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Childhood Vaccines DTaP, Polio, HiB, Hep B, Prevnar Continuity Clinic Lecture July 9, 2009 PowerPoint Presentation
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Childhood Vaccines DTaP, Polio, HiB, Hep B, Prevnar Continuity Clinic Lecture July 9, 2009

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Childhood Vaccines DTaP, Polio, HiB, Hep B, Prevnar Continuity Clinic Lecture July 9, 2009

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  1. Childhood Vaccines DTaP, Polio, HiB, Hep B, Prevnar Continuity Clinic Lecture July 9, 2009

  2. Objectives: • Brief review of diseases • Individual and combination vaccines • Vaccine Schedules • Side Effects and Contraindications

  3. Diphtheria Greek diphthera (leather hide) Recognized by Hippocrates in 5th century BCE Epidemics described in 6th century C. diphtheriae described by Klebs in 1883 Toxoid developed in 1920s

  4. Corynebacterium diphtheriae Aerobic gram-positive bacillus Toxin production occurs only when C. diphtheriae infected by virus (phage) carrying tox gene If isolated, must be distinguished from normal diphtheroid

  5. Diphtheria Clinical Features Incubation period 2-5 days (range, 1-10 days) May involve any mucous membrane Classified based on site of infection anterior nasal pharyngeal and tonsillar laryngeal cutaneous ocular genital

  6. Pharyngeal and Tonsillar Diphtheria Insidious onset of exudative pharyngitis Exudate spreads within 2-3 days and may form adherent membrane Membrane may cause respiratory obstruction Fever usually not high but patient appears toxic

  7. Diphtheria Complications Most attributable to toxin Severity generally related to extent of local disease Most common complications are myocarditis and neuritis Death occurs in 5%-10% for respiratory disease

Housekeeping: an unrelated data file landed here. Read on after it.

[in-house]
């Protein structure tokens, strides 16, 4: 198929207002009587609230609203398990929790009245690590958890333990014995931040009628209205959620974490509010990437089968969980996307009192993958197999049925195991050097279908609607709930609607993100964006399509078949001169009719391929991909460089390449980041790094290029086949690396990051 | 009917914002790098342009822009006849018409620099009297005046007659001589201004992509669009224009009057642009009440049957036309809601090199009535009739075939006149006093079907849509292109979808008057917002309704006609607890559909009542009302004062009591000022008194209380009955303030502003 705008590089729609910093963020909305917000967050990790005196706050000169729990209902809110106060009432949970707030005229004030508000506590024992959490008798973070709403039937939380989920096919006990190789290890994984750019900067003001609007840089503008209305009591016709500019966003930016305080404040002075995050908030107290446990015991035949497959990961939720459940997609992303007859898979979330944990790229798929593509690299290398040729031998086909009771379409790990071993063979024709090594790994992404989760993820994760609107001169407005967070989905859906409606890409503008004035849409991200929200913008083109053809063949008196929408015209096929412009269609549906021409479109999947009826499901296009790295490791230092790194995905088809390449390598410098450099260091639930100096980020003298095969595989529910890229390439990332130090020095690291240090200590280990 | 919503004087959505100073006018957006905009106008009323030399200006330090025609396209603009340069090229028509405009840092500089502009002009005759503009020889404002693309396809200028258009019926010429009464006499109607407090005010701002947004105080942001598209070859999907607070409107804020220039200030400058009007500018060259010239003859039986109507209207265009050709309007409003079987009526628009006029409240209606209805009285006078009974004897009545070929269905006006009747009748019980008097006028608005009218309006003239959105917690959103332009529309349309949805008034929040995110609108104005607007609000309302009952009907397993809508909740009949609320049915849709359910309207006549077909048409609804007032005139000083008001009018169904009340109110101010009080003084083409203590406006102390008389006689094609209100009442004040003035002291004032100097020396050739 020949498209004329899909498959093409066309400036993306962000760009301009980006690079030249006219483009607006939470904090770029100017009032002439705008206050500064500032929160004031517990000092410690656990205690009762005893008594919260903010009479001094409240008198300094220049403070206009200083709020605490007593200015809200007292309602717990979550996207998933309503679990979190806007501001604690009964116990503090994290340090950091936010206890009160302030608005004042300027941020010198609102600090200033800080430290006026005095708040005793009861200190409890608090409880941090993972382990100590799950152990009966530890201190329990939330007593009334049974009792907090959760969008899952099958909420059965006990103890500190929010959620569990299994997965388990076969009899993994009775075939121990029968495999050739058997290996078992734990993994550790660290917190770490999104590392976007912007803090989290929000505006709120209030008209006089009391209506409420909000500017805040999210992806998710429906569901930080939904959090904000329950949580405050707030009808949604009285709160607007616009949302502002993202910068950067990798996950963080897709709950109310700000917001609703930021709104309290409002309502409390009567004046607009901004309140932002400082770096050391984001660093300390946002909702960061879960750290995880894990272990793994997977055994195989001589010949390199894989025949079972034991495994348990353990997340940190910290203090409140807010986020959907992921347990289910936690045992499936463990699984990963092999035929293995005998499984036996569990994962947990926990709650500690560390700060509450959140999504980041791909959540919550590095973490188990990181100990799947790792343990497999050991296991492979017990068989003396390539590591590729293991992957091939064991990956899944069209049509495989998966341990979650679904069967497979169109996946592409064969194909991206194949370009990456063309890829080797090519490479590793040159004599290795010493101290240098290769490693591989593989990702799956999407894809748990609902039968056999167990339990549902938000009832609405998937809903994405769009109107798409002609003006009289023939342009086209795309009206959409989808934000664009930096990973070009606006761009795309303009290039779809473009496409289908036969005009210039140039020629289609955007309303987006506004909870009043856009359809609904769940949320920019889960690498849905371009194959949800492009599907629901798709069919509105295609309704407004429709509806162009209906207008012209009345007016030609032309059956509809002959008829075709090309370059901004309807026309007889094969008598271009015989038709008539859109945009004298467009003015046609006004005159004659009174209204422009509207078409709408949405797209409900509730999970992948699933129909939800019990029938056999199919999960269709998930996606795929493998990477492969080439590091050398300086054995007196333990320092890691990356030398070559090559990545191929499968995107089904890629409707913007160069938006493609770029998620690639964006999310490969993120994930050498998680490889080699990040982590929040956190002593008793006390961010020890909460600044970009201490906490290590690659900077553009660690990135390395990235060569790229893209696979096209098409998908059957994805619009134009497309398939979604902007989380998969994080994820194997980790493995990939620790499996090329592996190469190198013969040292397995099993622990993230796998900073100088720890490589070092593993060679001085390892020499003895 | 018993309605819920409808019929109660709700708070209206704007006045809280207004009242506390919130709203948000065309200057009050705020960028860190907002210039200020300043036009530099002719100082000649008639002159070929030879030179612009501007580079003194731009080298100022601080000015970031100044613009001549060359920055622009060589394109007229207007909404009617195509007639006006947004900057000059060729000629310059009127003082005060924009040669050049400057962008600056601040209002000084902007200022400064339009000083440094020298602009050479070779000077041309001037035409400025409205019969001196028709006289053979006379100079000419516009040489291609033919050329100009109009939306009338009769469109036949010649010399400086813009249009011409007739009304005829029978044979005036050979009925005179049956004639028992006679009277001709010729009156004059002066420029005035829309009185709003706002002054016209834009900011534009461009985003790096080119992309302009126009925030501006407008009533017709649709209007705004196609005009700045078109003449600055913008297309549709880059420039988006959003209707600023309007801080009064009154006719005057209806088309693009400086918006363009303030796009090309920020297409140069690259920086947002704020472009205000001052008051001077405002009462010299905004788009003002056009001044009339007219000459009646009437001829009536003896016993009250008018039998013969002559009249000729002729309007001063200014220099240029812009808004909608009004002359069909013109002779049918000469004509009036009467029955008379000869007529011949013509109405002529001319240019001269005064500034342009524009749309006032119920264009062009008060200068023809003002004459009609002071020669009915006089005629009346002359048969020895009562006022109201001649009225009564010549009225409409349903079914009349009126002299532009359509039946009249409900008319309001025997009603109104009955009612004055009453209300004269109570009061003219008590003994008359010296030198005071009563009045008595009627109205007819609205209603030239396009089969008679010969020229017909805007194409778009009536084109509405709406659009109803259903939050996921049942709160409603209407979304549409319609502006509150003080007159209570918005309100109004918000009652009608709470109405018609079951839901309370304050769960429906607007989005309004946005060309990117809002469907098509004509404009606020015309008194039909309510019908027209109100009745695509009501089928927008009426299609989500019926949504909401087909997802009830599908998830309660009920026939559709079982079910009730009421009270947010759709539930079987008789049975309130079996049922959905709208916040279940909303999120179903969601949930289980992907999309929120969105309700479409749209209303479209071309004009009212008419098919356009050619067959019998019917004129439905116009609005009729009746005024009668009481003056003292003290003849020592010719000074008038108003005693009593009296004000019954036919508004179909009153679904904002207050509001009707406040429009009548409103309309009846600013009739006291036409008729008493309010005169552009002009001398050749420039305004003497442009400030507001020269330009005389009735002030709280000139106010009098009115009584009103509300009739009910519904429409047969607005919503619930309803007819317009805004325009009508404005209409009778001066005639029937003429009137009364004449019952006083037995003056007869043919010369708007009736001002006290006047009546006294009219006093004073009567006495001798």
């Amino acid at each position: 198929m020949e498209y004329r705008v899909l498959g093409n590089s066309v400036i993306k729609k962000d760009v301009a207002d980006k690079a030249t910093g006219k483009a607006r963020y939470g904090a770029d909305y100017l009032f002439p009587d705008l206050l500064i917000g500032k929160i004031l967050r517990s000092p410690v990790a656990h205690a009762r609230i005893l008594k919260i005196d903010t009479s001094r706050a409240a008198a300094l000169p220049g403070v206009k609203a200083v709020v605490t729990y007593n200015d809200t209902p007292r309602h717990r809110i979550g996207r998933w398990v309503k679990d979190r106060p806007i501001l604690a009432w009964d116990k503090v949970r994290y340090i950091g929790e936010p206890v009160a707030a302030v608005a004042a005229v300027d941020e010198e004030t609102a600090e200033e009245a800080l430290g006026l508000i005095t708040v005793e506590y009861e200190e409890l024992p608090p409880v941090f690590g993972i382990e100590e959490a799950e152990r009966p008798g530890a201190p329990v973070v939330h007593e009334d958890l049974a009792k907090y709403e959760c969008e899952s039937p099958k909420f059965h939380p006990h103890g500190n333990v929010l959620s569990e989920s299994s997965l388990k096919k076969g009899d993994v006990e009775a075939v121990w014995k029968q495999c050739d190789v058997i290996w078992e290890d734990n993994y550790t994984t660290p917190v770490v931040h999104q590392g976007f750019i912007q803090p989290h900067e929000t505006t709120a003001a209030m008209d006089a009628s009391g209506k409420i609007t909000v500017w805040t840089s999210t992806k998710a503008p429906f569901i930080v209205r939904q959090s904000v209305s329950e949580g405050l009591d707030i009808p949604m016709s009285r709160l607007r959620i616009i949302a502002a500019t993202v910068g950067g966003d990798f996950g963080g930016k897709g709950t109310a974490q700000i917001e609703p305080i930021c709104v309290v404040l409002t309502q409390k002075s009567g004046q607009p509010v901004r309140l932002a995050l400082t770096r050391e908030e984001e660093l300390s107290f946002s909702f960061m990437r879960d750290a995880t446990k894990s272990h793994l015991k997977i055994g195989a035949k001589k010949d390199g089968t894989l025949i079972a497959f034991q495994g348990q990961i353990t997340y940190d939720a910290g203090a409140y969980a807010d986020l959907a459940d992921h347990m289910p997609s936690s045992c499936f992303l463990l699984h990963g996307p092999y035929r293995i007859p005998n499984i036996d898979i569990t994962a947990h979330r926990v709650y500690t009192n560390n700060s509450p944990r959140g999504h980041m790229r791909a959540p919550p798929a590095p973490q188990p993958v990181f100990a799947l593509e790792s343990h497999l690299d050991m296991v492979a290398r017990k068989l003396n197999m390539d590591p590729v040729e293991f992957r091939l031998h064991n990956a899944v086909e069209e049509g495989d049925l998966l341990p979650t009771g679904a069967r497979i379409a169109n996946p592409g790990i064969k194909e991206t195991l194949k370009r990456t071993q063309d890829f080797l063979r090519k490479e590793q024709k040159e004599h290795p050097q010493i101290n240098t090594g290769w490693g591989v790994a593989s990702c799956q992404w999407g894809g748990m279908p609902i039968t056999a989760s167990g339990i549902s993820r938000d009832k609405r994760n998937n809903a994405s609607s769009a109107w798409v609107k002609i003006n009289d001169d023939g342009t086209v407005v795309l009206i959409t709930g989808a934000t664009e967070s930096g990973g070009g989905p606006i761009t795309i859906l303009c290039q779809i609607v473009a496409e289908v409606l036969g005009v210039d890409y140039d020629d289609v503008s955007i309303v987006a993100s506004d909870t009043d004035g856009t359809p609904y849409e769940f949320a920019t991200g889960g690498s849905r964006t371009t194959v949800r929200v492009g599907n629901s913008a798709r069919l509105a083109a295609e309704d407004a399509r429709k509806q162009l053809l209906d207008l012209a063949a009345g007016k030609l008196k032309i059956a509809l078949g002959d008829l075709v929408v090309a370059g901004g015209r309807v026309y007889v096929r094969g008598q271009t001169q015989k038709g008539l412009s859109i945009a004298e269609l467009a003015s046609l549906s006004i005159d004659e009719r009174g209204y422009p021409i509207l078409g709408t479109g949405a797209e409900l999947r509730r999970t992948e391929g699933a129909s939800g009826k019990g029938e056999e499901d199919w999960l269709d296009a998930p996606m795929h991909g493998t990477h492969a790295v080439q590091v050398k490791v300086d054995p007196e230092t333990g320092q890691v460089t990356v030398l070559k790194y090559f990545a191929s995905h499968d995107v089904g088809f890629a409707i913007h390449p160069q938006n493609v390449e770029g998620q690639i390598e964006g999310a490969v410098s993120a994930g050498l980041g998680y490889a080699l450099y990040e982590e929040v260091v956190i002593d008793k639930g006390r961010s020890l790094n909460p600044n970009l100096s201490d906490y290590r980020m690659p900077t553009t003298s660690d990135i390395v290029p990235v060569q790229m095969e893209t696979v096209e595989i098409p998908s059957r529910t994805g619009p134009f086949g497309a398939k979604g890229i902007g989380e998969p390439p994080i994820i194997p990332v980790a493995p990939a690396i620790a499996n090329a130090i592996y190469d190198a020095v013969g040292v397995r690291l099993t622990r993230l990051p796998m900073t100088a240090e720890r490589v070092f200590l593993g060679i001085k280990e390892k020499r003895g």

8. Diphtheria Antitoxin Produced in horses First used in the U.S. in 1891 Used only for treatment of diphtheria Neutralizes only unbound toxin

  9. Diphtheria Epidemiology Reservoir Human carriers Usually asymptomatic Transmission Respiratory Skin and fomites rarely Temporal pattern Winter and spring Communicability Up to several weeks without antibiotics

  10. Diphtheria - United States, 1940-2007 Year

  11. Diphtheria - United States, 1980-2007 Year

  12. Diphtheria – United States, 1980-2004Age Distribution of Reported Cases N=53

  13. Routine DTaP Primary Vaccination Schedule Dose Primary 1 Primary 2 Primary 3 Primary 4 Age 2 months 4 months 6 months 15-18 months Interval --- 4 wks 4 wks 6 mos

  14. Routine DTaP Schedule for Children Younger Than 7 Years of Age 4 through 6 years of age, before entering school 11 or 12 years of age if 5 years since last dose (Tdap) Every 10 years thereafter (Td) Booster Doses

  15. Diphtheria and Tetanus ToxoidsAdverse Reactions Local reactions (erythema, induration) Exaggerated local reactions (Arthus-type) Fever and systemic symptoms not common Severe systemic reactions rare

  16. Diphtheria and Tetanus ToxoidsContraindications and Precautions Severe allergic reaction to vaccine component or following a prior dose Moderate or severe acute illness

  17. Tetanus First described by Hippocrates Etiology discovered in 1884 by Carle and Rattone Passive immunization used for treatment and prophylaxis during World War I Tetanus toxoid first widely used during World War II

  18. Clostridium tetani Anaerobic gram-positive, spore-forming bacteria Spores found in soil, animal feces; may persist for months to years Multiple toxins produced with growth of bacteria Tetanospasmin estimated human lethal dose = 2.5 ng/kg

  19. Tetanus Pathogenesis Anaerobic conditions allow germination of spores and production of toxins Toxin binds in central nervous system Interferes with neurotransmitter release to block inhibitor impulses Leads to unopposed muscle contraction and spasm

  20. Tetanus Clinical Features Incubation period; 8 days (range, 3-21 days) Three clinical forms: local (not common), cephalic (rare), generalized (most common) Generalized tetanus: descending symptoms of trismus (lockjaw), difficulty swallowing, muscle rigidity, spasms Spasms continue for 3-4 weeks Complete recovery may take months

  21. Neonatal Tetanus Generalized tetanus in newborn infant Infant born without protective passive immunity Estimated more than 250,000 deaths worldwide in 2000-2003* *www.who.int/immunization_monitoring/diseases/neonatal_tetanus/en/index.html

  22. Tetanus Complications Laryngospasm Fractures Hypertension Nosocomial infections Pulmonary embolism Aspiration pneumonia Death